Question 4. How do I choose the best wallet to store my coins?
Choosing the best storage for your bitcoins all depends on what you would like to do with your bitcoins. I like to keep some in a hot wallet (info on coinbase.com) for quick buying or selling. I also have a good amount in my offline ledger wallet for the most security. I also keep some bitcoins stored in a few different online exchanges in order to to buy and trade other alt coins. These are considered centralized exchange wallets since they store your digital currency for you. It’s easy and convenient to store your digital currency in an exchange, however this is probably the least secure place to store your coins. Several exchanges have historically failed or been hacked. I recommend poloniex.com and livecoin.net for good trading sites that have had few issues. Look up “Mt. Gox” and “Cryptsy” for scary stories on exchanges crashing and being manipulated. Here is a list of bitcoin exchanges no longer with us that was last updated in October of 2015.
How does bitcoin work?
Bitcoin, in it’s most basic terms, is a peer to peer network to transfer electronic currency quickly (usually under ten minutes) and with very low fees. It is also a super secure blockchain with an extensive network of computers operating nodes that make it both pseudo-anonymous and trusting. Simply put, it lowers costs for both consumer and seller because of the low miner fee to verify transactions and add it to the blockchain. It eliminates all middlemen like clearing houses and such that make costs bloat. For a detailed explanation, Bitcoin.org does a great job of explain the different nuances of who, how, and what and answers this particular question quick and precise here https://bitcoin.org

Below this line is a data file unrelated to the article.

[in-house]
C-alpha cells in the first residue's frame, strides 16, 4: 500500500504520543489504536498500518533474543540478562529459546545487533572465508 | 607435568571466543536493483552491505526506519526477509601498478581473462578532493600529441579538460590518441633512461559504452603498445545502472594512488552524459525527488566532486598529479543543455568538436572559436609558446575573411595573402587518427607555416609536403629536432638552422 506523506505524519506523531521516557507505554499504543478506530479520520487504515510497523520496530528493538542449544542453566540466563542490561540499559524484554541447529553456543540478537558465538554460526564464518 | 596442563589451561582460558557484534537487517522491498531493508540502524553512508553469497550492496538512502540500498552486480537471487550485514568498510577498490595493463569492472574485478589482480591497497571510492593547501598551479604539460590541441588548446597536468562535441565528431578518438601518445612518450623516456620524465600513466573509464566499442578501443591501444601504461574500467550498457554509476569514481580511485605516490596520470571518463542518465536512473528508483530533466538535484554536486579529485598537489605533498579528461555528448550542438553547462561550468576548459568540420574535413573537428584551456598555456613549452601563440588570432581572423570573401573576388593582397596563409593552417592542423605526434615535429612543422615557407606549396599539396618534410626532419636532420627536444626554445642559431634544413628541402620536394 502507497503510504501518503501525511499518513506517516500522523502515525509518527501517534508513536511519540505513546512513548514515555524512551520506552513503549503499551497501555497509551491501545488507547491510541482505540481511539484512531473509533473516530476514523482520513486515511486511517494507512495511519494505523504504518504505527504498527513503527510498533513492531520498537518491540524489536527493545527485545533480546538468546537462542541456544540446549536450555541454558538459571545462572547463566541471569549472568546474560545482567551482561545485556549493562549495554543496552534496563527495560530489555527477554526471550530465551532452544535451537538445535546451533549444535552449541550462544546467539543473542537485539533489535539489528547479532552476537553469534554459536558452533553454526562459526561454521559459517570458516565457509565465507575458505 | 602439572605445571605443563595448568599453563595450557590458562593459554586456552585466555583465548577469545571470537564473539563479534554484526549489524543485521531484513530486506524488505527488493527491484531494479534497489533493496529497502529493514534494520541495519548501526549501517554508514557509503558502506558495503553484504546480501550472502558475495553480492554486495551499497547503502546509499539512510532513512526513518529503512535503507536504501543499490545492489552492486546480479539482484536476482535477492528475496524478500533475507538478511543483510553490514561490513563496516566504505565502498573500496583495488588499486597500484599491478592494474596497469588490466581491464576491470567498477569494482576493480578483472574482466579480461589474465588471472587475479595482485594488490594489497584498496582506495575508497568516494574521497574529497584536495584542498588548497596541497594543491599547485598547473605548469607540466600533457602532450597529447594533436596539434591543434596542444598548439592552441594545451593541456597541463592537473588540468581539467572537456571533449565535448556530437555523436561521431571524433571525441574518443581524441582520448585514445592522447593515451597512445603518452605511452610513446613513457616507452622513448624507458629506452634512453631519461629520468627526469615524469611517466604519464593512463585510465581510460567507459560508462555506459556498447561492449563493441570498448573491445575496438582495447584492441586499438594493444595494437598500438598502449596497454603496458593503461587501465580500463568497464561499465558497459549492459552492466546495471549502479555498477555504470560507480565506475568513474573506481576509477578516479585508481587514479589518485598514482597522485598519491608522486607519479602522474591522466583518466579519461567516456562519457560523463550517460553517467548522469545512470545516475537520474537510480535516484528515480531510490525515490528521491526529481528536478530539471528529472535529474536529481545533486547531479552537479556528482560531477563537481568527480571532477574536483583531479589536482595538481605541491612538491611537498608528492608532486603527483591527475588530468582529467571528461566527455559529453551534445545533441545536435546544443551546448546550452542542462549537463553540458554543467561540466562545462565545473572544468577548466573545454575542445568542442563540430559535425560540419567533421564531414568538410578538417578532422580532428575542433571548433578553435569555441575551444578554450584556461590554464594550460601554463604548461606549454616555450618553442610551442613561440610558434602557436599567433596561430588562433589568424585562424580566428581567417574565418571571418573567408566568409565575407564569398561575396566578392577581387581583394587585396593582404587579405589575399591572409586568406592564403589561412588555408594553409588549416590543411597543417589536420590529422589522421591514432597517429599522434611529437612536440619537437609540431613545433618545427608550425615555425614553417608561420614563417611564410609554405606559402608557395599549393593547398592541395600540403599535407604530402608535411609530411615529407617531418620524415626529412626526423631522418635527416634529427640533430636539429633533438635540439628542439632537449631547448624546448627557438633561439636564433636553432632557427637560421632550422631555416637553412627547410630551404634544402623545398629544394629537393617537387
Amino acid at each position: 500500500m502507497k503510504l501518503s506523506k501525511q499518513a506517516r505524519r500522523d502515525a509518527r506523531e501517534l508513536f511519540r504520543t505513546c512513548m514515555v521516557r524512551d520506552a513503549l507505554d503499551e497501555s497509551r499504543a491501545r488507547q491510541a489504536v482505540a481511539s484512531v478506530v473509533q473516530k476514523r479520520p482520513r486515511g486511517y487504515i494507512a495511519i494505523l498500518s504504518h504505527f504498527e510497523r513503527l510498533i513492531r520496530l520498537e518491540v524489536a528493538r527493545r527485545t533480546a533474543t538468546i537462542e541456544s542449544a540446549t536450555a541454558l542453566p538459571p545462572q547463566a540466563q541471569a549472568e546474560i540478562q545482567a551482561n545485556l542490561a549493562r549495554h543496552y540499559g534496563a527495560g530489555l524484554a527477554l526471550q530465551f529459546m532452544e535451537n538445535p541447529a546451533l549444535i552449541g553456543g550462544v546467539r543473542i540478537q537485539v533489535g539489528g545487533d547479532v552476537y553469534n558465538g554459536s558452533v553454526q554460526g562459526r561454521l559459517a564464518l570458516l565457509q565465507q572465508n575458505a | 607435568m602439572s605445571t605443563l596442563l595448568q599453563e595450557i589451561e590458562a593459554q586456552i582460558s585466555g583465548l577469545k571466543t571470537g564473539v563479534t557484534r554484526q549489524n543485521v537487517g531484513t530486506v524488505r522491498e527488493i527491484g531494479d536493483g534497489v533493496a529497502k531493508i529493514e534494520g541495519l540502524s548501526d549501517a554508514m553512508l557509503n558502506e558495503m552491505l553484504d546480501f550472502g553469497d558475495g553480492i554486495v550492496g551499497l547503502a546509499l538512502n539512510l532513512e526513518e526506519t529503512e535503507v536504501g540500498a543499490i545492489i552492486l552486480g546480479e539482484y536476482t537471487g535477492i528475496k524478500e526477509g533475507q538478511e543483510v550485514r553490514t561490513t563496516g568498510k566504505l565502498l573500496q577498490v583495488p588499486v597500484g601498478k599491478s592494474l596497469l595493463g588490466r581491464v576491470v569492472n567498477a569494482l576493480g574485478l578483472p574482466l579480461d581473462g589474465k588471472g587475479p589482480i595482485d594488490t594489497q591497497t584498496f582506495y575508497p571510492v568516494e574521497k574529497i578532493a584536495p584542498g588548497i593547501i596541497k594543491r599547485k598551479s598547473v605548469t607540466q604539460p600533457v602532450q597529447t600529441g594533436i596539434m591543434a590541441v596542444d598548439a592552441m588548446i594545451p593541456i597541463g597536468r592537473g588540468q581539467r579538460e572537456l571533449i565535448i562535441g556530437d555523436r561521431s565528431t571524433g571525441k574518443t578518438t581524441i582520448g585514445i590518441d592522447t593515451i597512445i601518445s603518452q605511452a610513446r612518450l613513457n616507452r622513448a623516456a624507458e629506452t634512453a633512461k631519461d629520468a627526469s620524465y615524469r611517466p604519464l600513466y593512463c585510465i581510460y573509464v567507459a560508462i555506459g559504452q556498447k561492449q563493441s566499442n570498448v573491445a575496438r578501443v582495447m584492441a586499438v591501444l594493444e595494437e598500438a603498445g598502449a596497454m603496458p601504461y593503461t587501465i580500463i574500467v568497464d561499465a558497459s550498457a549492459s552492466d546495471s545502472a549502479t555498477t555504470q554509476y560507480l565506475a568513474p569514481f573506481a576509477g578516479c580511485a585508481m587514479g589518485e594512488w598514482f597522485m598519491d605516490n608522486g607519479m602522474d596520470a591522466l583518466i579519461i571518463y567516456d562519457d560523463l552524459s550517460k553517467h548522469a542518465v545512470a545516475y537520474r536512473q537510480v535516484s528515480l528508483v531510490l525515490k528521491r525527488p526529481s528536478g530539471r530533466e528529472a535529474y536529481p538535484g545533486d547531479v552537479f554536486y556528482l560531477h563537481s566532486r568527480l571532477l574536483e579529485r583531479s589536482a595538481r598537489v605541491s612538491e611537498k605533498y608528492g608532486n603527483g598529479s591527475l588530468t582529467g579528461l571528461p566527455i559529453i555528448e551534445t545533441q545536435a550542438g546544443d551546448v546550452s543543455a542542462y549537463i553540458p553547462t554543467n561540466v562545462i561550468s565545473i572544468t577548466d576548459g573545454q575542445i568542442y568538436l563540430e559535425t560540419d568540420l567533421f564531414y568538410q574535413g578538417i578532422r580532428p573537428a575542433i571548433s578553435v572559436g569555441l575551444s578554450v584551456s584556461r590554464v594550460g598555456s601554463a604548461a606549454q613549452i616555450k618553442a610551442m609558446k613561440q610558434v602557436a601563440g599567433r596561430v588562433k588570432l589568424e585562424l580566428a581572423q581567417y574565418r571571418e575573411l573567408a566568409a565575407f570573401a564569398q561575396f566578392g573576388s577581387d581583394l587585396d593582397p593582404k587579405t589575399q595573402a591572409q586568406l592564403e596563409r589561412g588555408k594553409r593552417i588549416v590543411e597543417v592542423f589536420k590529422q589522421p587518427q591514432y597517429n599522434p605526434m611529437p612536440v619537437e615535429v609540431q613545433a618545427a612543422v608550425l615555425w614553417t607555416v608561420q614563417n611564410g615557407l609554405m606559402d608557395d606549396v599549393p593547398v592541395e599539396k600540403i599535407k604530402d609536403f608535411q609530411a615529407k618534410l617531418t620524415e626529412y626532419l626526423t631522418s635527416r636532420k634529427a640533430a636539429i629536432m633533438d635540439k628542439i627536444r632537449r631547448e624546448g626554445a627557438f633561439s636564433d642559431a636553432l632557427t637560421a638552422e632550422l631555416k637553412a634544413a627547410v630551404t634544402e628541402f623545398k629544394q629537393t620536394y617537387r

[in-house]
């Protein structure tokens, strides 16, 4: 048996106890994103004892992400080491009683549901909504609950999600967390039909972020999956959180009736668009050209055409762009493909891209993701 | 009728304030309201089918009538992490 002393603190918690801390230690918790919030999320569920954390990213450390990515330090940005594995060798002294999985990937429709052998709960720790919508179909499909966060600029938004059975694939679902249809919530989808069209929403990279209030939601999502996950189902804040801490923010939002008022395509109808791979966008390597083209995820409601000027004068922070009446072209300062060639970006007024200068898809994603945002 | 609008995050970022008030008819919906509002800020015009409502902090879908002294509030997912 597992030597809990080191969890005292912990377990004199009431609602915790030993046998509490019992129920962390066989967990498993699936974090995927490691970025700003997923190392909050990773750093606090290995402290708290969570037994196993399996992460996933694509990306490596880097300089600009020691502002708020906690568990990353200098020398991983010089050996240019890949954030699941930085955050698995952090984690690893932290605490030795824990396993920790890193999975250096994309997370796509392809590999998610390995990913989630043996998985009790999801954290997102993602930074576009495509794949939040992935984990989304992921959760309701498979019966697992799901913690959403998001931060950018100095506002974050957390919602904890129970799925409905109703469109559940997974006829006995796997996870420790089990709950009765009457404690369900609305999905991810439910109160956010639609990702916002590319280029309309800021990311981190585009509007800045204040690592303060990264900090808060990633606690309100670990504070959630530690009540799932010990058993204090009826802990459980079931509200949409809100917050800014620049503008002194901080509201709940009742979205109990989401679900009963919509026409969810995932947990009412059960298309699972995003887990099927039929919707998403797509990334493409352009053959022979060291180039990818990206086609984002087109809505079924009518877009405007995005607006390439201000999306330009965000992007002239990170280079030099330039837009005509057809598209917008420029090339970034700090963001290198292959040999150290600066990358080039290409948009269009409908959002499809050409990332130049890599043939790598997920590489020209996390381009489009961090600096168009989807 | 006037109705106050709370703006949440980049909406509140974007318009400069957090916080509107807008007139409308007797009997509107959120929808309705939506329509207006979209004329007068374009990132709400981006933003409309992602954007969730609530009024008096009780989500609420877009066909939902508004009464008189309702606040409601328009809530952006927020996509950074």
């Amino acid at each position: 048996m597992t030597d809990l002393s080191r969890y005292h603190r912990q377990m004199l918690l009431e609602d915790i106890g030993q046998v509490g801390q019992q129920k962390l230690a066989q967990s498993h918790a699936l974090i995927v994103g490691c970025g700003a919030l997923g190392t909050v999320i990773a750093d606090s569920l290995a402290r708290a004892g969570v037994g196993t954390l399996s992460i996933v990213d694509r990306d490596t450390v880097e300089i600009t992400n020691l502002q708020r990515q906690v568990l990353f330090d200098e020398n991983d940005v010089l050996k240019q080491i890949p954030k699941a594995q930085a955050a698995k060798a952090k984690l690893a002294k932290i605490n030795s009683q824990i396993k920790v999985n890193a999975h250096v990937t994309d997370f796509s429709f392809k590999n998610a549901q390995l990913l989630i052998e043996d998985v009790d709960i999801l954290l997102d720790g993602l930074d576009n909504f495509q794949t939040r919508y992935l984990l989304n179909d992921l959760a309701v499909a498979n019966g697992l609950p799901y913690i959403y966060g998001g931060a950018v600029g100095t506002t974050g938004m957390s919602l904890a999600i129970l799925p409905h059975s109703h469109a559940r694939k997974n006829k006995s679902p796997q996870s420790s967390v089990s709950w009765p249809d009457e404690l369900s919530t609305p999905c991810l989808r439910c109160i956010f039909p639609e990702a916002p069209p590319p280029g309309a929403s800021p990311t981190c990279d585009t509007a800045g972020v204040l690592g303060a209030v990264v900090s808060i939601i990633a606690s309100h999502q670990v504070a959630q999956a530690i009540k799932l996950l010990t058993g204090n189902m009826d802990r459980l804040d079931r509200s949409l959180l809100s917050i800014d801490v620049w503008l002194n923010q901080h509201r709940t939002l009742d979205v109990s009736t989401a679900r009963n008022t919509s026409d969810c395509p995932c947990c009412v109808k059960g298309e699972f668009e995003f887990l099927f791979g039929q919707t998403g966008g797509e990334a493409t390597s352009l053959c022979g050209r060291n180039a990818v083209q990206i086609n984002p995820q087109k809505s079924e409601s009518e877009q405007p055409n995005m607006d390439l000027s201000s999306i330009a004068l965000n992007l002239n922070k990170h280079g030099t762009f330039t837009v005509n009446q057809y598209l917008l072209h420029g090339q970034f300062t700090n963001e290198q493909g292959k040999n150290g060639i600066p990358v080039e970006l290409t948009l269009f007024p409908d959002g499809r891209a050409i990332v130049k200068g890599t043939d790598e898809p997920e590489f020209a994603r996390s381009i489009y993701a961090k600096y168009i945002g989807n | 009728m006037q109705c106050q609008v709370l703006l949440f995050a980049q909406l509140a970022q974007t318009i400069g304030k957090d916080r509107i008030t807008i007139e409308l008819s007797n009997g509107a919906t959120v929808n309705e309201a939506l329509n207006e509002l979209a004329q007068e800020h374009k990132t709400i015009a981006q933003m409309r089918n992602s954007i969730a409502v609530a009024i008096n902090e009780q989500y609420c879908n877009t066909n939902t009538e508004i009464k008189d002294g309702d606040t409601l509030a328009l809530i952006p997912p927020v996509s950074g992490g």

How Do I Know The Government Won’t Ban It?
The US government currently classifies bitcoin a commodity and not a currency. Many countries have different opinions of what bitcoin is and are still trying to figure it out. For instance, in the EU bitcoin is taxed like a currency and in Iceland it is currently illegal to trade cryptocurrency. It is impossible to say whether or not a government will ban bitcoin or the blockchain, but the whole point of bitcoin originally started as a libertarian movement to bypass the financial system that crashed the global economy in 2008. Governments would have to make the internet and computers obsolete to really keep bitcoin from being used at this point and even then you could finesse a way to power bitcoin or another alt currency through your phone, toaster oven or more (see Ethereum)
What is bitcoin backed by? Why is it valuable?
Ever since the Nixon Administration took the U.S. currency off of the gold standard, the U.S. Dollar is backed by nothing but the Government’s word (US is currently $19.6 trillion in debt.) The value of bitcoin is determined by the value people are willing to pay and sell the unregulated, decentralized currency. The security of seven years of real consumer use and in the trust that the blockchain has built with during this time is really what makes up the value of bitcoin. Bitcoin nodes are operated all over the world and the more nodes, the more decentralized and powerful bitcoin becomes. By 2020 bitcoin will be consuming the same energy level as Denmark! Also, bitcoin has a $6 billion dollar marketcap at the time of this piece and should see it touch $20 billion in the coming year (if not sooner). Bitcoin is being stored as a means of value globally in countries where inflation is high and corruption is rampant. Venture capitalist investments are flooding into blockchain technology, and the non-inflationary amount of bitcoin is set out to cap at just under 21,000,000. These are just some of the reason bitcoin has value. Lastly, whether poor or rich, anybody can get access to bitcoin with just a smartphone, giving the digital currency potential to continue growing – as bitcoin is accepted and embraced globally.